3 Things To Consider Before Cleaning Your Grill With A Wire Brush

Image courtesy of Renate Dodell

For all those folks getting ready to fire up the grill for the holiday weekend, there’s one thing you might do before you break out the hamburgers, hot dogs, and donuts — clean your grill. But before you set to scrubbing, consider this: an estimated 1,700 Americans went to an emergency room between 2002 and 2014 after having ingested wire bristles hidden in grilled food.

That’s according to a recent study published in the medical journal Otolaryngology-Head and Neck Surgery, which said that one in four of those with grill brush injuries had to be admitted to the hospital. That is one way to ruin a perfectly good Independence Day weekend.


To help protect yourself from such an unfortunate situation, our colleagues at Consumer Reports have a few suggestions of things you should consider before prepping your cooking surface.

1. Examine steel or brass wire brushes carefully before use

Check out your tools before cooking — are the brush’s bristles tightly anchored to the brush, or coming loose in some spots? If a brush has fewer bristles in some areas, or the brush is worn or warped, it’s time for a new one, Consumer Reports says. Electric grill brushes should be replaced either every grilling season, or after 100 uses.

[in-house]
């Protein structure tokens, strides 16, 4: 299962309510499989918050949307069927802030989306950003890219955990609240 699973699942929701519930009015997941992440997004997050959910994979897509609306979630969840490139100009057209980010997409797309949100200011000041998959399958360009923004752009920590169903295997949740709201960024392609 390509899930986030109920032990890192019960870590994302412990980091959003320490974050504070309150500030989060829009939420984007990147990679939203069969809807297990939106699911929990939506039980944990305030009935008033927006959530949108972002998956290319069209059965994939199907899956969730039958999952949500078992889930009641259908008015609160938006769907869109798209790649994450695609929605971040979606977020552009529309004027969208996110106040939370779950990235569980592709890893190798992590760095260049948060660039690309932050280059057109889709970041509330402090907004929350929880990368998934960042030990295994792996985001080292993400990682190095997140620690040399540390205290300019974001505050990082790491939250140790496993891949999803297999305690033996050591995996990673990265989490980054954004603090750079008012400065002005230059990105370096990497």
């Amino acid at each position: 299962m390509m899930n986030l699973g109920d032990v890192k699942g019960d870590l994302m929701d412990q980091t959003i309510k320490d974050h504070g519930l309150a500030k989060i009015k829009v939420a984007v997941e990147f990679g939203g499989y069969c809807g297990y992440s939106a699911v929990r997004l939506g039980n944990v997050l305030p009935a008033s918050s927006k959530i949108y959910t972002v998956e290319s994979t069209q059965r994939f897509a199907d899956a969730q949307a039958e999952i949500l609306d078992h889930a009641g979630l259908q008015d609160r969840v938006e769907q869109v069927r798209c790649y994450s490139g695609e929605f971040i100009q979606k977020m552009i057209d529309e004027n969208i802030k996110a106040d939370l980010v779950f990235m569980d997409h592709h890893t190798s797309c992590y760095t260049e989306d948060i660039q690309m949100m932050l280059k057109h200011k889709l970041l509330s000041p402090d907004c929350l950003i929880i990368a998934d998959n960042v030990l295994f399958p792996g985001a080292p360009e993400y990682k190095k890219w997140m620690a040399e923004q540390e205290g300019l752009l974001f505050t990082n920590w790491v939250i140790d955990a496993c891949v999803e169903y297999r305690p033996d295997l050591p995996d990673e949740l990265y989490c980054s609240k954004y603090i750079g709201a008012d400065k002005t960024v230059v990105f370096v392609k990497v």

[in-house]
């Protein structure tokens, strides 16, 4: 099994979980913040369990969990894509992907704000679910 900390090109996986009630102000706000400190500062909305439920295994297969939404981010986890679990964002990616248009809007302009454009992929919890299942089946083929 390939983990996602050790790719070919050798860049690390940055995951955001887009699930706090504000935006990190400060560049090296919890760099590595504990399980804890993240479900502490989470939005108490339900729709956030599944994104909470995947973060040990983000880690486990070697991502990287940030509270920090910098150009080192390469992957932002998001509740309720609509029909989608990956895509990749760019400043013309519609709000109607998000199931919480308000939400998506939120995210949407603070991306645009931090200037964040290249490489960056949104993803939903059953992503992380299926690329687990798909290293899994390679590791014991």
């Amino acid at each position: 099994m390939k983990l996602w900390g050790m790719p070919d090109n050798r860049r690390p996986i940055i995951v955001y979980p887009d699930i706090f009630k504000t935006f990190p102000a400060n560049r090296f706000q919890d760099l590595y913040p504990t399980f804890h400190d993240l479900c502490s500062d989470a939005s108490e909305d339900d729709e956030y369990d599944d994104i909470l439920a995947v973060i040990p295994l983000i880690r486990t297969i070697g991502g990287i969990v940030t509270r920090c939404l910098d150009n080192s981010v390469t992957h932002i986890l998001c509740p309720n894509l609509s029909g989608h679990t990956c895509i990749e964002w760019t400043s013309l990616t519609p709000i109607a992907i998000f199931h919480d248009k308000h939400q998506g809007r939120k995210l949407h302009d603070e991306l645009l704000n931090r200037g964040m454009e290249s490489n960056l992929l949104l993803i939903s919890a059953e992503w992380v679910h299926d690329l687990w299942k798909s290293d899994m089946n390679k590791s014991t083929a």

2. Use liquid grill cleaner when needed

Grill grates can get so gunked up that a more thorough scrubbing can be needed. Using liquid grill cleaners can help loosen up that gunk, with the help of abrasive pads. You can also use a wet fine-steel-wool pad, CR says.

3. Consider alternatives to wire brushes

A traditional stainless steel or brass wire grill brush might not be necessary; depending on what kind of grill you have, you can clean grill grates with a warm — not hot — pumice stone or a wire-mesh cleaning tool that looks like a scouring pad. Check your owner’s manual before using any alternatives.

Grill Brushes Can Pose a Surprising Risk [Consumer Reports]

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